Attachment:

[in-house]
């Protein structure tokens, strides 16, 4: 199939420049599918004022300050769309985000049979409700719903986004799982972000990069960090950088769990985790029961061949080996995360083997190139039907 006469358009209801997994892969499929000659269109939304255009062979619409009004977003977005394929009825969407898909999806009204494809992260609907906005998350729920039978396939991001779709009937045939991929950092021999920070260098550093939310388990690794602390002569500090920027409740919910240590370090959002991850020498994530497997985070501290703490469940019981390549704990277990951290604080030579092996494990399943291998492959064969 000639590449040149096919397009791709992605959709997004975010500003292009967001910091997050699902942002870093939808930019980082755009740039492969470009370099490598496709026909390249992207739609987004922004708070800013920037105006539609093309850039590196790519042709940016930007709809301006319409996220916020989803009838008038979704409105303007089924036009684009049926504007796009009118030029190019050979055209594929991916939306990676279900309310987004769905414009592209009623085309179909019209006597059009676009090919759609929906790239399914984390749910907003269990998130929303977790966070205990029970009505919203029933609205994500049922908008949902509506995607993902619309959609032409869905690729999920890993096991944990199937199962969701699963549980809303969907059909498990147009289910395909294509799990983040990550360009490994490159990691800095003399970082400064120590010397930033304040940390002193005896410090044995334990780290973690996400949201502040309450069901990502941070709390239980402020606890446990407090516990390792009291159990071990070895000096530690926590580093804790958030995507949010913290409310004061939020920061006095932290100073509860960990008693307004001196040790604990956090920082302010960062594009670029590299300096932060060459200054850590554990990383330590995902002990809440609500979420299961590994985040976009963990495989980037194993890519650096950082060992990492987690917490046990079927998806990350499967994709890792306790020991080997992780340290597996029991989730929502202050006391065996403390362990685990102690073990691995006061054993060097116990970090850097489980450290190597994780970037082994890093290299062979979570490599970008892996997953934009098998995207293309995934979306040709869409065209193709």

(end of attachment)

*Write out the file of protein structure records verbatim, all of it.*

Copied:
[in-house]
């Protein structure tokens, strides 16, 4: 199939420049599918004022300050769309985000049979409700719903986004799982972000990069960090950088769990985790029961061949080996995360083997190139039907 006469358009209801997994892969499929000659269109939304255009062979619409009004977003977005394929009825969407898909999806009204494809992260609907906005998350729920039978396939991001779709009937045939991929950092021999920070260098550093939310388990690794602390002569500090920027409740919910240590370090959002991850020498994530497997985070501290703490469940019981390549704990277990951290604080030579092996494990399943291998492959064969 000639590449040149096919397009791709992605959709997004975010500003292009967001910091997050699902942002870093939808930019980082755009740039492969470009370099490598496709026909390249992207739609987004922004708070800013920037105006539609093309850039590196790519042709940016930007709809301006319409996220916020989803009838008038979704409105303007089924036009684009049926504007796009009118030029190019050979055209594929991916939306990676279900309310987004769905414009592209009623085309179909019209006597059009676009090919759609929906790239399914984390749910907003269990998130929303977790966070205990029970009505919203029933609205994500049922908008949902509506995607993902619309959609032409869905690729999920890993096991944990199937199962969701699963549980809303969907059909498990147009289910395909294509799990983040990550360009490994490159990691800095003399970082400064120590010397930033304040940390002193005896410090044995334990780290973690996400949201502040309450069901990502941070709390239980402020606890446990407090516990390792009291159990071990070895000096530690926590580093804790958030995507949010913290409310004061939020920061006095932290100073509860960990008693307004001196040790604990956090920082302010960062594009670029590299300096932060060459200054850590554990990383330590995902002990809440609500979420299961590994985040976009963990495989980037194993890519650096950082060992990492987690917490046990079927998806990350499967994709890792306790020991080997992780340290597996029991989730929502202050006391065996403390362990685990102690073990691995006061054993060097116990970090850097489980450290190597994780970037082994890093290299062979979570490599970008892996997953934009098998995207293309995934979306040709869409065209193709």